Water Kefir FAQ’s
Have questions about Water Kefir Grains? Find answers to some of the most asked questions about this culture product:
Making water kefir is not difficult and in simple terms – Add the water kefir grains to a glass jar along with sugar water, let it sit, take the grains out and you are done! Then repeat the process..
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Pour 500ml of non-chlorinated water per 20g of water kefir grains into a jar. Add 20g of sugar per 20g of water kefir grains. Stir the mixture until completely dissolved before adding the water kefir grains.
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Water kefir grains are grown in filtered water and organic sugar. It’s best to avoid water that does’t have minerals, such as distilled water or water from RO filters etc.. Water kefir grains require minerals in order to grow and ferment. Both the water and sugar used can affect the flavour and the amount of carbonation in your finished water kefir.
Yes, a single purchase of our kefir grains can provide you with a lifetimes supply of water kefir.
We use and recommend organic cane sugar but you could also you granulated sugar as it works quite well. Look for plain sugar with no added ingredients. For best results, you should look for sugar labeled “organic” and “raw” or “natural.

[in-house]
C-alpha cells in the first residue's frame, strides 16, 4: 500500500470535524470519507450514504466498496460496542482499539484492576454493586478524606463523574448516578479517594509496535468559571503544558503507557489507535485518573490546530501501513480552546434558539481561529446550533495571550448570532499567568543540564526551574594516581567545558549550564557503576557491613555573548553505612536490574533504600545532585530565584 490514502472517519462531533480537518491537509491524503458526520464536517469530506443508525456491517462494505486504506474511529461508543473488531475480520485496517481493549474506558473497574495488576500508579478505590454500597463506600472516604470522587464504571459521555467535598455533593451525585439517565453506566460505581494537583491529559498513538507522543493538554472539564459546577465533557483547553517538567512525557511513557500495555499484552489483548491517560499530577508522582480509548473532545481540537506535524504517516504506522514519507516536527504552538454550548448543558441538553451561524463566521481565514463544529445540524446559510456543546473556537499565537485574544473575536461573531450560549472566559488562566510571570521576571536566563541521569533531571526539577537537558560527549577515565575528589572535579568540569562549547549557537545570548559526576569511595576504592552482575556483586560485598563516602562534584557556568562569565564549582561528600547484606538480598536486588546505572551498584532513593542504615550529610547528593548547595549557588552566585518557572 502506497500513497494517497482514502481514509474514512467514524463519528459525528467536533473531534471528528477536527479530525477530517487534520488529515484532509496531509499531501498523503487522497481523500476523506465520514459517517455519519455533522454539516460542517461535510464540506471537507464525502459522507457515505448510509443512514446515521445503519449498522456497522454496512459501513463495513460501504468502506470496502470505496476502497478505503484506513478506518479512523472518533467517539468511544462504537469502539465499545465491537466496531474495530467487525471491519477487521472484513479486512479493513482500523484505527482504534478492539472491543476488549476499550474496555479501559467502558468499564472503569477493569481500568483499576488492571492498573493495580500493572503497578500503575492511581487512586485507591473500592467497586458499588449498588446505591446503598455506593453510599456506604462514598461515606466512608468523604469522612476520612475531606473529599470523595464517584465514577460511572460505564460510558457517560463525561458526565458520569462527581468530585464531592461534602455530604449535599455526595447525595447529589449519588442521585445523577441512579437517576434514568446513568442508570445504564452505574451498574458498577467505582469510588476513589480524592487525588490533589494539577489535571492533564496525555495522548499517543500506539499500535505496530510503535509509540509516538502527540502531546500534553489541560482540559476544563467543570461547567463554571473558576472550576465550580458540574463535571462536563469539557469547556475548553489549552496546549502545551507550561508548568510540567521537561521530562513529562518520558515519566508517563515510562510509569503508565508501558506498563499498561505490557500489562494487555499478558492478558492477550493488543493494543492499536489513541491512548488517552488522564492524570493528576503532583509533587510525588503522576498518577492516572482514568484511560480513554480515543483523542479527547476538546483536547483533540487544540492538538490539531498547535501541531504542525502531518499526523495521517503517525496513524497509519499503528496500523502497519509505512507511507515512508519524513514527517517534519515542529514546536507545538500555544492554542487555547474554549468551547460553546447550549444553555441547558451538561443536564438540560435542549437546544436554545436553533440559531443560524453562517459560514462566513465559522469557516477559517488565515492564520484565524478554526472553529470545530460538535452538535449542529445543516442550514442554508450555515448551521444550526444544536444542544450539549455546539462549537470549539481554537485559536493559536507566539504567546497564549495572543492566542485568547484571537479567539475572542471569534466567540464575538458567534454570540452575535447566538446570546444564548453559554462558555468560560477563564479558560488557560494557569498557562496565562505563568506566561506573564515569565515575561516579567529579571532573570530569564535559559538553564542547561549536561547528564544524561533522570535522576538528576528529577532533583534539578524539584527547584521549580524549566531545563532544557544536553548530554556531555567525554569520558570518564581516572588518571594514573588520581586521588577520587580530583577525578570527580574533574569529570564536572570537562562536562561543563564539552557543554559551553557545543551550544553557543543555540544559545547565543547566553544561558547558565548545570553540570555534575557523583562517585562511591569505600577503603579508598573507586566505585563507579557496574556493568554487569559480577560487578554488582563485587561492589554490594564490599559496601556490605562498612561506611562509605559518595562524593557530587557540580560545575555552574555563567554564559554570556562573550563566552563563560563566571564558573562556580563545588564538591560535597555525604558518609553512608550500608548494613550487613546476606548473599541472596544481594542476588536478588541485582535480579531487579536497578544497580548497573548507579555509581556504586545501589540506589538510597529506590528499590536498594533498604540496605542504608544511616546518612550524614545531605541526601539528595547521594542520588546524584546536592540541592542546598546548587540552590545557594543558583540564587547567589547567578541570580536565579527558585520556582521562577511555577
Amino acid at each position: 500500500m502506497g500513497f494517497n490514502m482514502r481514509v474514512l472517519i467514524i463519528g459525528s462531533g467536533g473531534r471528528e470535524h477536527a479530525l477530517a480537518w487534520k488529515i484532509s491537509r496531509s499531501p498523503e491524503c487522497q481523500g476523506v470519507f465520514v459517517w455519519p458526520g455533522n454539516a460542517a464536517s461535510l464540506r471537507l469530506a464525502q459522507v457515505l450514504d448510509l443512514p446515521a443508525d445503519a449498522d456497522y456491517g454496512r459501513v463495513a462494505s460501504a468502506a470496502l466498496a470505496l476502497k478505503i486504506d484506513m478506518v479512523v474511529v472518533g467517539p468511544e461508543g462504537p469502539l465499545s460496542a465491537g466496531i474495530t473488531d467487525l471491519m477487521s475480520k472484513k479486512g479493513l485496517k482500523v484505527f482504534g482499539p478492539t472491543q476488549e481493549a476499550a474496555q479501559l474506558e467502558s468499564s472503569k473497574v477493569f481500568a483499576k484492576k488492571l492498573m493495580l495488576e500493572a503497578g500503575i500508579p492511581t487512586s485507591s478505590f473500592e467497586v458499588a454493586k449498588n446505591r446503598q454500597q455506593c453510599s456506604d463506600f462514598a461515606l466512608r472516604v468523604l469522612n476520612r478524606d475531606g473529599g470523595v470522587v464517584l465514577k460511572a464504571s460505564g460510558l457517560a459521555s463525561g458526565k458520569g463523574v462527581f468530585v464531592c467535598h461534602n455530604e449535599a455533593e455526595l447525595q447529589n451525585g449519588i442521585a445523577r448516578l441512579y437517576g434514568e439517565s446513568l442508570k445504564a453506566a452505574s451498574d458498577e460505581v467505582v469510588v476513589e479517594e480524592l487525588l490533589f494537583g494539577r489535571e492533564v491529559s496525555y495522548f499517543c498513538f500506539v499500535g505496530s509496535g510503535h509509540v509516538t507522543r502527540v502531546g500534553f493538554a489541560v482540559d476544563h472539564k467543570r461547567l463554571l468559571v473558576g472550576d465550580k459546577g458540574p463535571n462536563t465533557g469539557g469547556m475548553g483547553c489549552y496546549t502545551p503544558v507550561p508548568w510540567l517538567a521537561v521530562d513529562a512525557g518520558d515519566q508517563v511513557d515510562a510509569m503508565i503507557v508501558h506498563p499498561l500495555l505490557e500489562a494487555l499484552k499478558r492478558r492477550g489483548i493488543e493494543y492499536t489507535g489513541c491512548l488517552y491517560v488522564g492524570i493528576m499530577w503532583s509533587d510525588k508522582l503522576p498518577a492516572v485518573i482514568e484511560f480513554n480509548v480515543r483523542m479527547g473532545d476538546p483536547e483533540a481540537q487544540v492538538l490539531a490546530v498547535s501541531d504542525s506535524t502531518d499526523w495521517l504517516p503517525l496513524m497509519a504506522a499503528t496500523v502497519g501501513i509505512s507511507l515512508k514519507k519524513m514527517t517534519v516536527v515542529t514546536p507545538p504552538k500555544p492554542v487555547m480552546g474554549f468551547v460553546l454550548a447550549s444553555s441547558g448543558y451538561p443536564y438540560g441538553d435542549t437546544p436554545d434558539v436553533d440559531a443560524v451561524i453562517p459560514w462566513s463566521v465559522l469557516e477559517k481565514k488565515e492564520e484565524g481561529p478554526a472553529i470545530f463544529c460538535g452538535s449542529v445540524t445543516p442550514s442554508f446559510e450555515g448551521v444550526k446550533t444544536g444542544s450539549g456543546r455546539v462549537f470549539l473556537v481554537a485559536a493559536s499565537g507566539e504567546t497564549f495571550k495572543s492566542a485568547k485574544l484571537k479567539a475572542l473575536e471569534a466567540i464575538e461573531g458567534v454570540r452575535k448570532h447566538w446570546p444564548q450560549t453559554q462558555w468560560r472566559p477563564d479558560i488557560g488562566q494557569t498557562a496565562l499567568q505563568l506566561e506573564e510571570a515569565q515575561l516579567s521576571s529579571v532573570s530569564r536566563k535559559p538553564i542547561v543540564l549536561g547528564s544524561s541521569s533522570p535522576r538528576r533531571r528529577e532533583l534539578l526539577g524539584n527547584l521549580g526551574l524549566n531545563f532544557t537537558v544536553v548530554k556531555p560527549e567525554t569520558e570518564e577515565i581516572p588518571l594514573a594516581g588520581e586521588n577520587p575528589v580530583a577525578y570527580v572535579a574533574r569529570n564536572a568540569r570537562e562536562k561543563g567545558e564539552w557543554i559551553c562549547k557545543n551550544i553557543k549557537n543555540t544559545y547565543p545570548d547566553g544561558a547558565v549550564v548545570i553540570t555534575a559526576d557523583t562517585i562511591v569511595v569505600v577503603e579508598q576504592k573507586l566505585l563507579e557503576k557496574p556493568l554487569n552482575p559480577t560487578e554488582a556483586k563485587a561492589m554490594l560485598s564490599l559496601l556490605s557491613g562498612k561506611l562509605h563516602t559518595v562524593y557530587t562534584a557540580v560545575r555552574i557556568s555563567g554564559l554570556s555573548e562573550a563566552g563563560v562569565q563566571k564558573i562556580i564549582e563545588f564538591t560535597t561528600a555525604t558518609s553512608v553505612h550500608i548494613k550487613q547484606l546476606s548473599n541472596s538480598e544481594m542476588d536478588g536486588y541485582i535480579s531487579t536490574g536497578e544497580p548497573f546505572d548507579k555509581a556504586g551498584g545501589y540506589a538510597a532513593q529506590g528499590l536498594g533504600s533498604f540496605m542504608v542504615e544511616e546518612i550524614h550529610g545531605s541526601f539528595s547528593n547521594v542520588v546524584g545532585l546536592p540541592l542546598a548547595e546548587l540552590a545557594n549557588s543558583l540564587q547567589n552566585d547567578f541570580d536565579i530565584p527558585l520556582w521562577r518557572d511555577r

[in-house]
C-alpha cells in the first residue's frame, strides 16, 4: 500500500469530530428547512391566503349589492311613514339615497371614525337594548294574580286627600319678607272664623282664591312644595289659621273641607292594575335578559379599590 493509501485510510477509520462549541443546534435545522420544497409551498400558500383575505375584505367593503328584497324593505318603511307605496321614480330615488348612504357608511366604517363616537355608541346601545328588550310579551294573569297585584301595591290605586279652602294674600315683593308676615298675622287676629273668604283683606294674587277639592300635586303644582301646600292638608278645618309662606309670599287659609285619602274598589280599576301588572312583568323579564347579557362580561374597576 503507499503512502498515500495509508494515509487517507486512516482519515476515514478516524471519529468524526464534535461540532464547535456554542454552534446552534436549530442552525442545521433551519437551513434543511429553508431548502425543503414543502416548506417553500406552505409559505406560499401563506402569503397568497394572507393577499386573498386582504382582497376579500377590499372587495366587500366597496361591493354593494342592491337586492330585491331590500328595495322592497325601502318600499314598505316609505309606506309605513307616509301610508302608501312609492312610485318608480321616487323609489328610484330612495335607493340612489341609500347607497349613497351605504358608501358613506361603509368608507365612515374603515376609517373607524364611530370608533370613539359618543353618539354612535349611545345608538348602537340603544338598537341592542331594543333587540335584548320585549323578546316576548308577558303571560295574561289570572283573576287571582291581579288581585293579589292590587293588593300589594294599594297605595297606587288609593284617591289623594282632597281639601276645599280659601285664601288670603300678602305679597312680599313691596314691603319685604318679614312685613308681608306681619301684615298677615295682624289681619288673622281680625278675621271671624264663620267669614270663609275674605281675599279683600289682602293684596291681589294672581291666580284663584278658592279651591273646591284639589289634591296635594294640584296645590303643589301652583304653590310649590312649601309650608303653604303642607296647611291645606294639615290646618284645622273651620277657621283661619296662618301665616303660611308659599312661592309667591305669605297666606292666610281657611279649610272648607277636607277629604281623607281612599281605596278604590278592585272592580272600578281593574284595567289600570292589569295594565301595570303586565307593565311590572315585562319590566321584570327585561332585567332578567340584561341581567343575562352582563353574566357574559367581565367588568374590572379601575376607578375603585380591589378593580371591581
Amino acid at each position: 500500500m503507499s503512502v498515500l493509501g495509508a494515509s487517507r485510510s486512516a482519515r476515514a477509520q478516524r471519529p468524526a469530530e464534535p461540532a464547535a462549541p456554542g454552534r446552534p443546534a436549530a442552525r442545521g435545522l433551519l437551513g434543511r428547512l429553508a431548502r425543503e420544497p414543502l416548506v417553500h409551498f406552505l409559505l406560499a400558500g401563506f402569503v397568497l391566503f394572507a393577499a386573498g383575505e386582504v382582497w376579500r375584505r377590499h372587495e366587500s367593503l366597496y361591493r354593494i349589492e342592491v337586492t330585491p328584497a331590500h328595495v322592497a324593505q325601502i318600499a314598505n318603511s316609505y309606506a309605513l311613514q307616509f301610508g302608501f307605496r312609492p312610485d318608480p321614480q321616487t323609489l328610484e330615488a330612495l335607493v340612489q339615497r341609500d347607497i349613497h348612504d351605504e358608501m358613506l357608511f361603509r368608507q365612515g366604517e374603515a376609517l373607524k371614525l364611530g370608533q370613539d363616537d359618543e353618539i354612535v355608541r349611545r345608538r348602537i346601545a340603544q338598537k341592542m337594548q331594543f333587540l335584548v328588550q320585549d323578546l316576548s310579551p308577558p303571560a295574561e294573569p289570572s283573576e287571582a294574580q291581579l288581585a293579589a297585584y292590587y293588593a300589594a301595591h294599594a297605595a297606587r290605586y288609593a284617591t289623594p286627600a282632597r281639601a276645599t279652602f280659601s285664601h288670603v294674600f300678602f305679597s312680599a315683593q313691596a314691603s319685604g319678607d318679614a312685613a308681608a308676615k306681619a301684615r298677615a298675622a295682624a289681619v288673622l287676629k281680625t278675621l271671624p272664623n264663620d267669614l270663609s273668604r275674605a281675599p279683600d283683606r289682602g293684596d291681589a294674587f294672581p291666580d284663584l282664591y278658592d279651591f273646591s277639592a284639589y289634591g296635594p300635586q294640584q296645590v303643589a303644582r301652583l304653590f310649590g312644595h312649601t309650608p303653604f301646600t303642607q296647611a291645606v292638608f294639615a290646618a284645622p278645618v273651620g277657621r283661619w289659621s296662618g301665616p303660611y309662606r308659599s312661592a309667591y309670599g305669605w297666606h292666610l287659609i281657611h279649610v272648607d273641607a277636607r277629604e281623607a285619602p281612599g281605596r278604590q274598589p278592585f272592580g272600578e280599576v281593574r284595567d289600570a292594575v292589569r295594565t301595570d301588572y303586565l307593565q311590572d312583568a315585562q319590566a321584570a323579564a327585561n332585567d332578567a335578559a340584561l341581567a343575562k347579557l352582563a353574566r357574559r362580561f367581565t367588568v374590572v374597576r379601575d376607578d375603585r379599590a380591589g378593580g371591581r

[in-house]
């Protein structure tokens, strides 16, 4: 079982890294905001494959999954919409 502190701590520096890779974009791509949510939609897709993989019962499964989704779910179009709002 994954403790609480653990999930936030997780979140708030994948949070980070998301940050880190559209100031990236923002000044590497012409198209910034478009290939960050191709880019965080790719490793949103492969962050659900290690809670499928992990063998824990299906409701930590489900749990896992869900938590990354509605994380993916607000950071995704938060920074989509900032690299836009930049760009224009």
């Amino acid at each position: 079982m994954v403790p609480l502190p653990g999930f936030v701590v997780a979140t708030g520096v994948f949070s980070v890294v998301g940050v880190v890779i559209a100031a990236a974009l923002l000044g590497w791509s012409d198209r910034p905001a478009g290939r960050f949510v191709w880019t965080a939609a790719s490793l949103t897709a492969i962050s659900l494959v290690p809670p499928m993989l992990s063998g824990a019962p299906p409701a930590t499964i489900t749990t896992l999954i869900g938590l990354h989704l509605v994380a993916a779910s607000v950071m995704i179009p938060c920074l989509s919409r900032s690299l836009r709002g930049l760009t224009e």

To put it simply, the first fermentation is done when your water kefir grains are added to sugar water and cultured for approx 24 hours. Now, once you strain your kefir grains with a plastic strainer and pour the drained kefir into a jar the water kefir is then ready to consume OR…
You can store the water kefir (with the grains removed) in your fridge in a sealed jar, and it will continue to ferment. This is what is known as the second fermentation.
Cultured water kefir should taste just like flat, slightly sweetened water with little to no fizz, in order to add fizz / carbonation, a second ferment is absolutely necessary.
So here’s what to do.
Pour the now cultured water kefir into a bottle and add a ¼ cup of raisins, be sure to leave 1″ – 2″ of headspace at the top of your bottle as pressure will build, now close the bottle with a tight lid and allow to ferment for an additional 24-48 hrs, check after 24 hrs to see if some fizz has built up inside the bottle, if not allow to ferment for an additional 24 hrs.
Raisins are one of our personal favourites as they produce a slight Dr. Pepper taste but you could add any type of fruit really, whatever you enjoy most.
Fresh fruit purees or juices also work well.
Between 20° – 25°C is good. 22°C is optimal. A warm spot is advisable if room temperature falls below say 18°C.
The easiest way to check whether or not you have successfully made water kefir is by tasting it. The finished water kefir tastes less sweet than the sugar water you started with. Most people expect water kefir to taste really sour and very bubbly – this is simply not true. Water kefir is mildly sour tasting with only a tiny amount of bubbles when strained after the first fermentation. If you then bottle it for an additional 24hrs or more (second fermentation ), it will greatly increase the amount of carbonation and reduce the sugar content.